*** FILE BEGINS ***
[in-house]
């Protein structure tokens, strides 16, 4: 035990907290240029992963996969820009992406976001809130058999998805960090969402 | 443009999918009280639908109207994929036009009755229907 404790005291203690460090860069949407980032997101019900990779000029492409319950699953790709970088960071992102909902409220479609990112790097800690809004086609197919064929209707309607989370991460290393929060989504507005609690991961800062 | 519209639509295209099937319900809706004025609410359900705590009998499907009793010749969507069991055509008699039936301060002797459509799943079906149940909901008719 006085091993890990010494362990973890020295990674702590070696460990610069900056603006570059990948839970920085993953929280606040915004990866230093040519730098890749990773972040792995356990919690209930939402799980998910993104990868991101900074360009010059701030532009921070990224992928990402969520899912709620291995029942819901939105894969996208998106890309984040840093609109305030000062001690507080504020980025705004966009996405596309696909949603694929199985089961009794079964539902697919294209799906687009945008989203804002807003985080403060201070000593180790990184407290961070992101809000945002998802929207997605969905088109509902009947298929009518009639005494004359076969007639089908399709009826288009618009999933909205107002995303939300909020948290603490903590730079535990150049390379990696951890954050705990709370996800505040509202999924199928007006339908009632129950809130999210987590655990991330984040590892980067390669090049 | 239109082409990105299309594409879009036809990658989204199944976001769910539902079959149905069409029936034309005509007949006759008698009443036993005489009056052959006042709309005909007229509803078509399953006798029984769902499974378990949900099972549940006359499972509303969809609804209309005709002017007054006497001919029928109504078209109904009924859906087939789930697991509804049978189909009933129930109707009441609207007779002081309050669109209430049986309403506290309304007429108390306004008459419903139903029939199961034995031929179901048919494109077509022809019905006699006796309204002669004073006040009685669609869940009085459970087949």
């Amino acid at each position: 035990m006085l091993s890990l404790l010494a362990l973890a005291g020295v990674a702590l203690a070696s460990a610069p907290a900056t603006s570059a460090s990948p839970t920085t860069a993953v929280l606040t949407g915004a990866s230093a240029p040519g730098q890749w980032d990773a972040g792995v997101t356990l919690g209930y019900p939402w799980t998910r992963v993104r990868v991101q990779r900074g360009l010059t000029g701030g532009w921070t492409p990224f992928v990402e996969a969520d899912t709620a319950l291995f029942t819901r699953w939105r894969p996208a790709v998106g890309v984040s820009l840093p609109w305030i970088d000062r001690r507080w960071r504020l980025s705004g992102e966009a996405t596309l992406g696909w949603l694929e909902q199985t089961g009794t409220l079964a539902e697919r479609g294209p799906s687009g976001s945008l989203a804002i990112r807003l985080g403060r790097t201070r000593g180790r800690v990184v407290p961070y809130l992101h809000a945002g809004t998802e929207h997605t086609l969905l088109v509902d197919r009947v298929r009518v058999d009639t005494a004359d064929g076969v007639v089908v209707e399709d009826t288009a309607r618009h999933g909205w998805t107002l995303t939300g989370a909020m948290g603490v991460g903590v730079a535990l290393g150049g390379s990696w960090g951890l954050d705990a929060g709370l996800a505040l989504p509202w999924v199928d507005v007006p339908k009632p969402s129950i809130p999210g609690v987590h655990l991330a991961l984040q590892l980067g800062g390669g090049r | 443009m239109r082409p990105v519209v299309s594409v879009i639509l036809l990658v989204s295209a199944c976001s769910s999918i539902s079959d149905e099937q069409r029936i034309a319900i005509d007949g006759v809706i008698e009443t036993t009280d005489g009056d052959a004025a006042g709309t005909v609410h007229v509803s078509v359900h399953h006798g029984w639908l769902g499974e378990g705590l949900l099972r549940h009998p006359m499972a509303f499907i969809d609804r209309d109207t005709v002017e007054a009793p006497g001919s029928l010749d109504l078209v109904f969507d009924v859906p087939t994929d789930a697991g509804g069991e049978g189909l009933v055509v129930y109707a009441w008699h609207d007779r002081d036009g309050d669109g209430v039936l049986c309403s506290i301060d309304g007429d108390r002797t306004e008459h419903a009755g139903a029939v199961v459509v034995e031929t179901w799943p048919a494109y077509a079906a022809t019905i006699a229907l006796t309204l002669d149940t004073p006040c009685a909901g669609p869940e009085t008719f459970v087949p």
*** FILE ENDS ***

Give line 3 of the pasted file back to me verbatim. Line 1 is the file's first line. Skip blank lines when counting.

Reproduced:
């Amino acid at each position: 035990m006085l091993s890990l404790l010494a362990l973890a005291g020295v990674a702590l203690a070696s460990a610069p907290a900056t603006s570059a460090s990948p839970t920085t860069a993953v929280l606040t949407g915004a990866s230093a240029p040519g730098q890749w980032d990773a972040g792995v997101t356990l919690g209930y019900p939402w799980t998910r992963v993104r990868v991101q990779r900074g360009l010059t000029g701030g532009w921070t492409p990224f992928v990402e996969a969520d899912t709620a319950l291995f029942t819901r699953w939105r894969p996208a790709v998106g890309v984040s820009l840093p609109w305030i970088d000062r001690r507080w960071r504020l980025s705004g992102e966009a996405t596309l992406g696909w949603l694929e909902q199985t089961g009794t409220l079964a539902e697919r479609g294209p799906s687009g976001s945008l989203a804002i990112r807003l985080g403060r790097t201070r000593g180790r800690v990184v407290p961070y809130l992101h809000a945002g809004t998802e929207h997605t086609l969905l088109v509902d197919r009947v298929r009518v058999d009639t005494a004359d064929g076969v007639v089908v209707e399709d009826t288009a309607r618009h999933g909205w998805t107002l995303t939300g989370a909020m948290g603490v991460g903590v730079a535990l290393g150049g390379s990696w960090g951890l954050d705990a929060g709370l996800a505040l989504p509202w999924v199928d507005v007006p339908k009632p969402s129950i809130p999210g609690v987590h655990l991330a991961l984040q590892l980067g800062g390669g090049r | 443009m239109r082409p990105v519209v299309s594409v879009i639509l036809l990658v989204s295209a199944c976001s769910s999918i539902s079959d149905e099937q069409r029936i034309a319900i005509d007949g006759v809706i008698e009443t036993t009280d005489g009056d052959a004025a006042g709309t005909v609410h007229v509803s078509v359900h399953h006798g029984w639908l769902g499974e378990g705590l949900l099972r549940h009998p006359m499972a509303f499907i969809d609804r209309d109207t005709v002017e007054a009793p006497g001919s029928l010749d109504l078209v109904f969507d009924v859906p087939t994929d789930a697991g509804g069991e049978g189909l009933v055509v129930y109707a009441w008699h609207d007779r002081d036009g309050d669109g209430v039936l049986c309403s506290i301060d309304g007429d108390r002797t306004e008459h419903a009755g139903a029939v199961v459509v034995e031929t179901w799943p048919a494109y077509a079906a022809t019905i006699a229907l006796t309204l002669d149940t004073p006040c009685a909901g669609p869940e009085t008719f459970v087949p």